Extremely Rare Leopard Photographed
A photo of “Alyona,” a critically endangered Far Eastern leopard being examined by Clay Miller (right) of the Wildlife Conservation Society and John Lewis (left) of Wildlife Vets International who listens for abnormalities of the heart.
Credit: Andrew Harrington

At least one of the world’s rarest big cats is alive and well, according to scientists who captured, photographed and gave a check-up to a female Far Eastern leopard in Russia last week.

The Far Eastern leopard is perhaps the world’s most endangered big cat, with an estimated 25 to 40 individuals inhabiting a narrow strip of land in the far southeastern corner of the Russian Federation.

A team of scientists from the Wildlife Conservation Society (WCS) and the Russian Academy of Sciences Institute of Biology and Soils (IBS) captured one of these rare felines in Primorsky Krai along the Russian-Chinese border.

The leopardess, nicknamed “Alyona” by the researchers, was in good physical condition, weighing a healthy 85 pounds (39 kilograms). A preliminary health analysis revealed that she is between 8 and 10 years old. Alyona has since been released unharmed.

Specialists are continuing to analyze blood samples as well as an electrocardiogram, which will reveal genetic information to assess levels of inbreeding (the tiny leopard population is thought to have no more than 10 to 15 females).

Three leopards captured previously (2 males and 1 female) in 2006 and 2007 all exhibited significant heart murmurs, which may reflect genetic disorders.

“We are excited by the capture, and are hopeful that ongoing analysis of biomedical information will confirm that this individual is in good health,” said Alexey Kostyria, a senior scientist at IBS and manager for the WCS-IBS project. “This research is critical for conservation of the Far Eastern leopard, as it will help us to determine the risks posed by inbreeding and what we can do to mitigate them.”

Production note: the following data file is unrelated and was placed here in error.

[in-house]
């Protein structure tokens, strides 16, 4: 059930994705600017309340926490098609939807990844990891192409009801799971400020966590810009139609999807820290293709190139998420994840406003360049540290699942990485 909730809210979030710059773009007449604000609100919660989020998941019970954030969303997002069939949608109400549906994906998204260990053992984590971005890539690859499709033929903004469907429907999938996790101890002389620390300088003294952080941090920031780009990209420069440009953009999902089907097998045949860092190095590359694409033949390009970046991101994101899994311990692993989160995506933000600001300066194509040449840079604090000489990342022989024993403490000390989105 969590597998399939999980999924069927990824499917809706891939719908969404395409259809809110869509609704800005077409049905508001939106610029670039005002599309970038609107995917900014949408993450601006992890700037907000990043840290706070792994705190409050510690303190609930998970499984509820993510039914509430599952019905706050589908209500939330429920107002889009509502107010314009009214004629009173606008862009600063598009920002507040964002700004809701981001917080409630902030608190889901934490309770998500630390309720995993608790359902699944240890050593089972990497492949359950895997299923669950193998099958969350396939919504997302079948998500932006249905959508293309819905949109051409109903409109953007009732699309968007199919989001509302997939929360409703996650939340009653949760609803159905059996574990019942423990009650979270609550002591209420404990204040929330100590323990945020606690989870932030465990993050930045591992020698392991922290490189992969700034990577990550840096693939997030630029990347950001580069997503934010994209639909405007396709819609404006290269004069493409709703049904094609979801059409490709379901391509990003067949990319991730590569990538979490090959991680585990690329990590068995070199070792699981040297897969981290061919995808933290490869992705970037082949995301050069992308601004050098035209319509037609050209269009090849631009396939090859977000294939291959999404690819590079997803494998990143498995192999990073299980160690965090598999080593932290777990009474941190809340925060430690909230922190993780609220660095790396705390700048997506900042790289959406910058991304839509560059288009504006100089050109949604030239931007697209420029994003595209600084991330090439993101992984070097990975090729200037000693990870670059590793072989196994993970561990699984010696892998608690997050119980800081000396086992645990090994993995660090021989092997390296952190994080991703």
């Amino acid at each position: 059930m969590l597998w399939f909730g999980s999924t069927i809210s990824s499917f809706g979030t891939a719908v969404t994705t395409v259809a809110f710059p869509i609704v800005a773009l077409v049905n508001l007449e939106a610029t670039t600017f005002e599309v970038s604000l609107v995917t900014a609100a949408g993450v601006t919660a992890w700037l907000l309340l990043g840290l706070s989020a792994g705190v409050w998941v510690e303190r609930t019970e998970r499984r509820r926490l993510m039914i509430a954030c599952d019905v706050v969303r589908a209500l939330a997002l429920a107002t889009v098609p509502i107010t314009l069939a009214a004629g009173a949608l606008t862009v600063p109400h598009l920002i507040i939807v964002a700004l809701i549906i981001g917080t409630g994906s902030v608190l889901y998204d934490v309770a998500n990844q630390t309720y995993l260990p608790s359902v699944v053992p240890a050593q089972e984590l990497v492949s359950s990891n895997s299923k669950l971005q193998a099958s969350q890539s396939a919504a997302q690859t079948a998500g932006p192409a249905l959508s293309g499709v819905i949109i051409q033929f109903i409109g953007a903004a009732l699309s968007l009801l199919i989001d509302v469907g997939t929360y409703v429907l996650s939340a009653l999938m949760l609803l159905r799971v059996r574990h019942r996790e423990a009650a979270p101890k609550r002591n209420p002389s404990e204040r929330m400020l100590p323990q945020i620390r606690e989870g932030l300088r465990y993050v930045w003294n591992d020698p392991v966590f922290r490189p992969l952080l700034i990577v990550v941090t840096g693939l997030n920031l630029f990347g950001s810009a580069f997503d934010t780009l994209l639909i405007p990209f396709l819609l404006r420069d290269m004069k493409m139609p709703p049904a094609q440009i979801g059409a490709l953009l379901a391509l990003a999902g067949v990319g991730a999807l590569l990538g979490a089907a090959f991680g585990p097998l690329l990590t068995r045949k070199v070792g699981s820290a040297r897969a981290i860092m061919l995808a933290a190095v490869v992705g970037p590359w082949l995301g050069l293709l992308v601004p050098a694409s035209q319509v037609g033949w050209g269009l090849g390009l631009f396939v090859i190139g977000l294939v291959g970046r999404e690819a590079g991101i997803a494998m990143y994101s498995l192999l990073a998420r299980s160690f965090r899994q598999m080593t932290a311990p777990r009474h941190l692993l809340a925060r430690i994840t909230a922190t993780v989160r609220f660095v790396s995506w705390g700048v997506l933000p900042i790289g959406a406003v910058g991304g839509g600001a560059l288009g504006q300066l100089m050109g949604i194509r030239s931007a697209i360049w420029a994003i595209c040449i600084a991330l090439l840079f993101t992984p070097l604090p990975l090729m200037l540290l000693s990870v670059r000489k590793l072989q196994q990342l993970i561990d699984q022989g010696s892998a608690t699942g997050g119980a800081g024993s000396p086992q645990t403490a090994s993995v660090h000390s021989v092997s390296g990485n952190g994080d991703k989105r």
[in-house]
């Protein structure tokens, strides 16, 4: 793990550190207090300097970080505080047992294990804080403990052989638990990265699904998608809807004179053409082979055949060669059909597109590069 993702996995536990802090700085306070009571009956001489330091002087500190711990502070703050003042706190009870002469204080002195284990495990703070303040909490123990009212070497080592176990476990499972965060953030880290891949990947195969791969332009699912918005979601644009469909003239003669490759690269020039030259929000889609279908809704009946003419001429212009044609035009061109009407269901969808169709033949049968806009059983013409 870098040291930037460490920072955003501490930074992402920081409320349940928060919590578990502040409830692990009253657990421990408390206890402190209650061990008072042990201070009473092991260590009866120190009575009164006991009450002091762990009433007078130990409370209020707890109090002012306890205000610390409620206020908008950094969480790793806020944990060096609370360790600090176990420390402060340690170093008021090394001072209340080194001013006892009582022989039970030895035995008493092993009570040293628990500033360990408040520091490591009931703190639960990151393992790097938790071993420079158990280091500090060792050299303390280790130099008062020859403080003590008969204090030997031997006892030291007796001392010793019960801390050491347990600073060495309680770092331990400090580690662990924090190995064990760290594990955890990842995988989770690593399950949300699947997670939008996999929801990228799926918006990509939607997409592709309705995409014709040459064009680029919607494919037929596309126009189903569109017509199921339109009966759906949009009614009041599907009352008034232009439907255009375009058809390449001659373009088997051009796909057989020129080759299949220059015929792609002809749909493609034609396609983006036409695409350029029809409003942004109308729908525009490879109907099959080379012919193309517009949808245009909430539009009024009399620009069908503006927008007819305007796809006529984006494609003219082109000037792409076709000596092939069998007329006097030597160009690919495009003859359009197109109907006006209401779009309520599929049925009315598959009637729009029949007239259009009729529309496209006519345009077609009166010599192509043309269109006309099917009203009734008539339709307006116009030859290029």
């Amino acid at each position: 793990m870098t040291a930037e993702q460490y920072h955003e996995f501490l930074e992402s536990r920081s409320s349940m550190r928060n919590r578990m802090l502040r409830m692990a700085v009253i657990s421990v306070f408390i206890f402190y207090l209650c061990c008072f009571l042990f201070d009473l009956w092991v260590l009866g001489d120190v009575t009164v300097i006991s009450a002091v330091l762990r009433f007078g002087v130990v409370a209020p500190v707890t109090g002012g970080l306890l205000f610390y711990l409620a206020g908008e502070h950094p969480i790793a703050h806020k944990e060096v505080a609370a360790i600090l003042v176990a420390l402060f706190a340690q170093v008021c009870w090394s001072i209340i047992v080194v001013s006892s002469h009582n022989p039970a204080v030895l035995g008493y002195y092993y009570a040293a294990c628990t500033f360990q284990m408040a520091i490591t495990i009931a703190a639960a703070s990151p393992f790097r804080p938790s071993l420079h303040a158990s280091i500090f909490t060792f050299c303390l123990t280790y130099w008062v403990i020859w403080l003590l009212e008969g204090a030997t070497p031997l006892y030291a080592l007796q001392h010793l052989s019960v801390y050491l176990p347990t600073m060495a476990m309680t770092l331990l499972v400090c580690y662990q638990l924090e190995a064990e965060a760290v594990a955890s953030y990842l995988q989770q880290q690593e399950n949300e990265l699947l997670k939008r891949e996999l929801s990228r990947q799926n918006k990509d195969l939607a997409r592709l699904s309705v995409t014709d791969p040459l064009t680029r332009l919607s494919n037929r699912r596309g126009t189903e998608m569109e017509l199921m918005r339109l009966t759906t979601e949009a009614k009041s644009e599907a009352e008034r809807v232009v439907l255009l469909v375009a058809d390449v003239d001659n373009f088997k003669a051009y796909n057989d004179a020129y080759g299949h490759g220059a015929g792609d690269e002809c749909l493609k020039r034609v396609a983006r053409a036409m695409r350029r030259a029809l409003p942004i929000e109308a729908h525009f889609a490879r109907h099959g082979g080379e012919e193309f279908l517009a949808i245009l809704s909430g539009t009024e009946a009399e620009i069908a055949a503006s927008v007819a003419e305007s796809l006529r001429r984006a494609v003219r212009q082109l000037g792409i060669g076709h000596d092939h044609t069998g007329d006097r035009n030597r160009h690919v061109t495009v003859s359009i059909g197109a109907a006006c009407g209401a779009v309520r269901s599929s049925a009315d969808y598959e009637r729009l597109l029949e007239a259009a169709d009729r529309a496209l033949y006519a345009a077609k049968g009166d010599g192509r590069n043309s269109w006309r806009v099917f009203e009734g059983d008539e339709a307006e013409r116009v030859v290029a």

One of the options scientists are considering is trans-locating leopards from other areas to increase genetic diversity — similar to the strategy used with Florida panthers, when animals from Texas were brought in to supplement the remaining population. Today, Florida panthers have risen from less than 10 individuals to a population of about 100.

Over the past 100 years, Far Eastern leopard numbers have been reduced by poaching and habitat loss. However, camera-trapping and snow-tracking surveys indicate that the population has been stable for the past 30 years, but with a high rate of turnover of individuals. If inbreeding or disease can be kept in check, WCS and its partners think there is great potential for increasing survival rates and habitat recovery in both Russia and Northeast China.

The Far Eastern leopard is listed under CITES (Convention on International Trade in Endangered Species), which protects it against illegal trade for fur and medicinal purposes.

The U.S. Congress is currently considering legislation called the Great Cats and Rare Canids Act, which would directly benefit the Far Eastern leopard and more than a dozen big cat and rare dog species by creating a fund for research and monitoring, law enforcement training, and other conservation efforts.

The Wildlife Conservation Society’s work to protect Far Eastern leopards receives funding from the U.S. Fish & Wildlife Service’s Rhinoceros and Tiger Conservation Fund, National Fish and Wildlife Foundation’s Save the Tiger Fund and the U.S. Forest Service International Program.